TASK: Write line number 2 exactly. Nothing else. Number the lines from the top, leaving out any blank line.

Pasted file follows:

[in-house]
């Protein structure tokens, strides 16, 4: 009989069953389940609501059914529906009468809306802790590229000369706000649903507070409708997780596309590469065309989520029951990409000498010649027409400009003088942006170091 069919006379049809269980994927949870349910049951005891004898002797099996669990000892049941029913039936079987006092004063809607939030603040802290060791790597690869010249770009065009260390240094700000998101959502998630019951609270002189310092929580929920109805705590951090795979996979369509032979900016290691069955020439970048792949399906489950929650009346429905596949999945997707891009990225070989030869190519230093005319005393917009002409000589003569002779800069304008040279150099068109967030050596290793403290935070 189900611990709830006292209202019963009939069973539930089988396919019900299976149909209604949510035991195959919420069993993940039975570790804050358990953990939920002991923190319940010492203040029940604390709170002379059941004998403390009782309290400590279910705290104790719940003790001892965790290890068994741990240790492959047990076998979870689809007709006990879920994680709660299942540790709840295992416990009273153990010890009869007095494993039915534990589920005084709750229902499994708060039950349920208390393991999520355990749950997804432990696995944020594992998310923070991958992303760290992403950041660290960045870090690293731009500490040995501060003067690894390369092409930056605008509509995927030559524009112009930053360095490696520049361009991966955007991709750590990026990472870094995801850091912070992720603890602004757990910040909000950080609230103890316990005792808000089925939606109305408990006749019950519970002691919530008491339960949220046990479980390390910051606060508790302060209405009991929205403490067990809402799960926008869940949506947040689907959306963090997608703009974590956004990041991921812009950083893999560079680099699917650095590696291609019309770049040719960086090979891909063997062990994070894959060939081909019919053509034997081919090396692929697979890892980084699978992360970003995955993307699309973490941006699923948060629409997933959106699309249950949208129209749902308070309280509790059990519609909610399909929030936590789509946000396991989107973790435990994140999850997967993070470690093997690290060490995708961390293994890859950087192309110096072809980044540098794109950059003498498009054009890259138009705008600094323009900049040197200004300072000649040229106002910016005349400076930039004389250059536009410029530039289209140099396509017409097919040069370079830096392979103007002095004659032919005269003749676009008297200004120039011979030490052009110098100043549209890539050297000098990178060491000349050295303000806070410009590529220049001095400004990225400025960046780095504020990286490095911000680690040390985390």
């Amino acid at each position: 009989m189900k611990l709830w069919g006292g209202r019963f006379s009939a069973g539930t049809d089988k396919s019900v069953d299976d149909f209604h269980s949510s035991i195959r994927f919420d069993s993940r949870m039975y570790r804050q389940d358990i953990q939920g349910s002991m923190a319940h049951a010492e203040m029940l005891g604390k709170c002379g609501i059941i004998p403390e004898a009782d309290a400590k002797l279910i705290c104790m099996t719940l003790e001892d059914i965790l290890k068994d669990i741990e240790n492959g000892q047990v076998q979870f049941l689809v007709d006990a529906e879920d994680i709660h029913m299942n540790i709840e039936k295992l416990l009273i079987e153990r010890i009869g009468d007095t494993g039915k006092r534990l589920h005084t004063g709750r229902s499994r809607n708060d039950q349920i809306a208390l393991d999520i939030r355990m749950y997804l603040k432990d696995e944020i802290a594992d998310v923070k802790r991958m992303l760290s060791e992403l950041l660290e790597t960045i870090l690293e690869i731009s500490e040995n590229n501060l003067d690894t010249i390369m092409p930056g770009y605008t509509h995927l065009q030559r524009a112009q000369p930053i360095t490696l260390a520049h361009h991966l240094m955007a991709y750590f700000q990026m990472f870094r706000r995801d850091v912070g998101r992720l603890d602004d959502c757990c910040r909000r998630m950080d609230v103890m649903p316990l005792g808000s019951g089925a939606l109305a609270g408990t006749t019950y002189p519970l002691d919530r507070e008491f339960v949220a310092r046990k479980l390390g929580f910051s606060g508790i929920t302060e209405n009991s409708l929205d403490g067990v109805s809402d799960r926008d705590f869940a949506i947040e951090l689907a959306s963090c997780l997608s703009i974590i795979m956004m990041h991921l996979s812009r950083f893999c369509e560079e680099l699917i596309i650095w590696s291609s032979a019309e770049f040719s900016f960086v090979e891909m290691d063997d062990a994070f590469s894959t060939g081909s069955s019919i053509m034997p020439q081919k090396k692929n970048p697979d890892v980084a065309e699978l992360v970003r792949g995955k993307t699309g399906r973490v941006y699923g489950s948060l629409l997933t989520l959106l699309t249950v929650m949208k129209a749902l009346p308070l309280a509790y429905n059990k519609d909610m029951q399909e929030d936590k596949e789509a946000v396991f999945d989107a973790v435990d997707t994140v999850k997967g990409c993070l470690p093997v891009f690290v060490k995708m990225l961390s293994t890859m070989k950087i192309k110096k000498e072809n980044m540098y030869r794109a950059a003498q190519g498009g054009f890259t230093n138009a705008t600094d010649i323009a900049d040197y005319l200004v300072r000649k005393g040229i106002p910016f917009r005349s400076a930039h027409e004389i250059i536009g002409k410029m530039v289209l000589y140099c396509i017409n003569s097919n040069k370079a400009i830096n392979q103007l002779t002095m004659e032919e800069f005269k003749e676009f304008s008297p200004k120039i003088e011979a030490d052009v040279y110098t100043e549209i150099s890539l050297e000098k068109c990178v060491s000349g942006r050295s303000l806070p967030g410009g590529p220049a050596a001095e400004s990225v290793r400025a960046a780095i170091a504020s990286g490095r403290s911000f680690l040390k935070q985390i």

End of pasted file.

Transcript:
């Protein structure tokens, strides 16, 4: 009989069953389940609501059914529906009468809306802790590229000369706000649903507070409708997780596309590469065309989520029951990409000498010649027409400009003088942006170091 069919006379049809269980994927949870349910049951005891004898002797099996669990000892049941029913039936079987006092004063809607939030603040802290060791790597690869010249770009065009260390240094700000998101959502998630019951609270002189310092929580929920109805705590951090795979996979369509032979900016290691069955020439970048792949399906489950929650009346429905596949999945997707891009990225070989030869190519230093005319005393917009002409000589003569002779800069304008040279150099068109967030050596290793403290935070 189900611990709830006292209202019963009939069973539930089988396919019900299976149909209604949510035991195959919420069993993940039975570790804050358990953990939920002991923190319940010492203040029940604390709170002379059941004998403390009782309290400590279910705290104790719940003790001892965790290890068994741990240790492959047990076998979870689809007709006990879920994680709660299942540790709840295992416990009273153990010890009869007095494993039915534990589920005084709750229902499994708060039950349920208390393991999520355990749950997804432990696995944020594992998310923070991958992303760290992403950041660290960045870090690293731009500490040995501060003067690894390369092409930056605008509509995927030559524009112009930053360095490696520049361009991966955007991709750590990026990472870094995801850091912070992720603890602004757990910040909000950080609230103890316990005792808000089925939606109305408990006749019950519970002691919530008491339960949220046990479980390390910051606060508790302060209405009991929205403490067990809402799960926008869940949506947040689907959306963090997608703009974590956004990041991921812009950083893999560079680099699917650095590696291609019309770049040719960086090979891909063997062990994070894959060939081909019919053509034997081919090396692929697979890892980084699978992360970003995955993307699309973490941006699923948060629409997933959106699309249950949208129209749902308070309280509790059990519609909610399909929030936590789509946000396991989107973790435990994140999850997967993070470690093997690290060490995708961390293994890859950087192309110096072809980044540098794109950059003498498009054009890259138009705008600094323009900049040197200004300072000649040229106002910016005349400076930039004389250059536009410029530039289209140099396509017409097919040069370079830096392979103007002095004659032919005269003749676009008297200004120039011979030490052009110098100043549209890539050297000098990178060491000349050295303000806070410009590529220049001095400004990225400025960046780095504020990286490095911000680690040390985390």